Figure 7 shows the results of AR for the scenario with 12.5% of the MV (i.e., 5 of the CVs sending fake messages). The results of AR for the generation of messages are positive and less than 0.2. The main reason is that the number of vehicles sending honest messages is greater than the number of vehicles sending fake messages, and hence, few negative feedback was reported. The AR for the forwarding of messages is also positive, greater than AR for the generation of messages and less than the total AR. This is because all the vehicles that forwarded messages received positive feedbacks. Figure 8 shows the results of AR for the scenario with 25% of the MV which are similar to the results of the scenario with 12.5% of the MV.
The results of AR for 50% of the MV are shown in Fig. 9. The results for the generation of messages are negative because the number of vehicles generating fake messages increases, and thus, the number of negative feedback by this factor also increases. The results for the forwarding of messages are positive and higher than the results of the total AR. This is due to that the vehicles continue receiving positive feedbacks despite the increase of malicious vehicles.
Figure 10 depicts the results for 75% of the MV. The influence of the percentage of the MV on the results is more evident in this scenario. The results of the total AR and for the generation of messages are negative, and the results for the forwarding of messages are the lowest with regard to the other scenarios. It is only in the range from 540 to 600 s that the total AR increases a little more than zero. The main reason for this is that only 5 vehicles sent honest messages. The results for the generation of messages did not fall to − 0.5 in this case, because the malicious vehicles could also receive positive feedback for the forwarding of the messages.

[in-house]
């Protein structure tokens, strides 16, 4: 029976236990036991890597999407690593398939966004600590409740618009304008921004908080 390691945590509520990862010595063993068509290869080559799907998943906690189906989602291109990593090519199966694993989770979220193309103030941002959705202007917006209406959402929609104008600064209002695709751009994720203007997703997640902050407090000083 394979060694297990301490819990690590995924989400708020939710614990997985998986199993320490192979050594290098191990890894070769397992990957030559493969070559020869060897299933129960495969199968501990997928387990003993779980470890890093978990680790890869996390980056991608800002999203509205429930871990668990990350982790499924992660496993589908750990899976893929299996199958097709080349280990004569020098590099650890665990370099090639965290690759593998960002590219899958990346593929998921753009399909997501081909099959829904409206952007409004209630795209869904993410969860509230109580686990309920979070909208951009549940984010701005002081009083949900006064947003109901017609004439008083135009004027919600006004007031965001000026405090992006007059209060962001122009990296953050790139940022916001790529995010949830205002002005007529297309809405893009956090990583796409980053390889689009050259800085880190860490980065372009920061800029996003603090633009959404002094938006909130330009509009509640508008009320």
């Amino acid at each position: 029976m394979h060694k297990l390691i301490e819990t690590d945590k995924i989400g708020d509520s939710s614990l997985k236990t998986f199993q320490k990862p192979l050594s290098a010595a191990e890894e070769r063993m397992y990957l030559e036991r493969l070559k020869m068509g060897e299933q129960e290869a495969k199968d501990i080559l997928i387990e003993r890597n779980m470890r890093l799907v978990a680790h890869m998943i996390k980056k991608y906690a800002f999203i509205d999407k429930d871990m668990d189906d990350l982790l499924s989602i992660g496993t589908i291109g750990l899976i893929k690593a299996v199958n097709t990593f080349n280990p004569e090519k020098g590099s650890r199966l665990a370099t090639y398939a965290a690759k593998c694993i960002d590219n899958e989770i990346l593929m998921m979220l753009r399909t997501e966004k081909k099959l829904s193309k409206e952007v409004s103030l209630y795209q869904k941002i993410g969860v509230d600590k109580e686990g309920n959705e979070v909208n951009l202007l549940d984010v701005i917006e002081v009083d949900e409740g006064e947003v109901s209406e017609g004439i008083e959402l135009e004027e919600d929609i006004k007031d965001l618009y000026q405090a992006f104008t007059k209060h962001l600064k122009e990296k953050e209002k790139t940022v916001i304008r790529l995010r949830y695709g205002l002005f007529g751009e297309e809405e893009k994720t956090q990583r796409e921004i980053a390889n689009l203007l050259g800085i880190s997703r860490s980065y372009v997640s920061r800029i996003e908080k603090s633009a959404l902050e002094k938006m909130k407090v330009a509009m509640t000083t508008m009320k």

We also realized experiments with δ fixed in 0.2; Fig. 11 compares the final results of the AR for the eight experiments with two values of δ and varying MV. All the results of AR were positive, this is due to the fact that the number of vehicles receiving feedback for the forwarding of messages surpasses the number of vehicles receiving feedback for the generation of messages. The results showed that AR is influenced by δ; the four results of AR with δ=0.2 are higher than for the four experiments with δ=0.5. This is explained on the basis that the weight given for the forwarding of messages increased, and on the contrary, the weight for the creation of messages decreased. It is also observed that by increasing the MV, the results of AR decreased. The reason is that fewer vehicles receive feedback for the forwarding of messages, and the number of vehicles receiving negative feedback for the generation of fake messages increases. As we expected, δ and MV influenced in the results.
We did the ontological representation of a reputation system in VANETs and calculated the reputation of the vehicles with regard to the opportunistic forwarding of messages, in which the vehicles received feedback for the behavioral factors of creation and forwarding of messages. We evaluated the performance of the system in an urban scenario under different application parameters. The results revealed that the reputation score of vehicles is influenced by the weights attributed to the factors of creation and forwarding of messages and the weight attributed to the most recent rating. This last weight influenced the number of feedbacks necessary for a vehicle to reach either the maximum or minimum reputation score established for each behavioral factor. The results also showed that the reputation score of the vehicles reflects their behavior, e.g., the scenario where only few vehicles send fake messages obtained the highest reputation score. By contrast, scenarios in which many vehicles sent fake messages obtained the lowest reputation score.
Availability of data and materials
All relevant data are within the paper and its supporting information files on https://github.com/lsantosj/ATSecVanet/tree/master/Results-ARS.
Area condition message
Elliptic curve cryptography
Finite state machine
Global Positioning System
Hello response message
Objective Modular NEtwork Testbed
Reputation certificate identification
Reputation-based Global Trust Establishment
Reputation query message
Reputation response message
Simulation of Urban MObility
Vehicular ad hoc network
Vehicle to infrastructure
Vehicle to vehicle
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The authors are thankful to the Universidad de Pamplona-Colombia for supporting this work,;Maths Science Institute and Computing-ICMC, University of São Paulo, São Carlos, Brazil, for supporting the collaboration of coauthors; and Center for Mathematical Sciences Applied to Industry -CEPID-CeMEAI, for providing technological support.
This publication was made possible by a grant from the Universidad de Pamplona-Colombia.
The authors declare that they have no competing interests.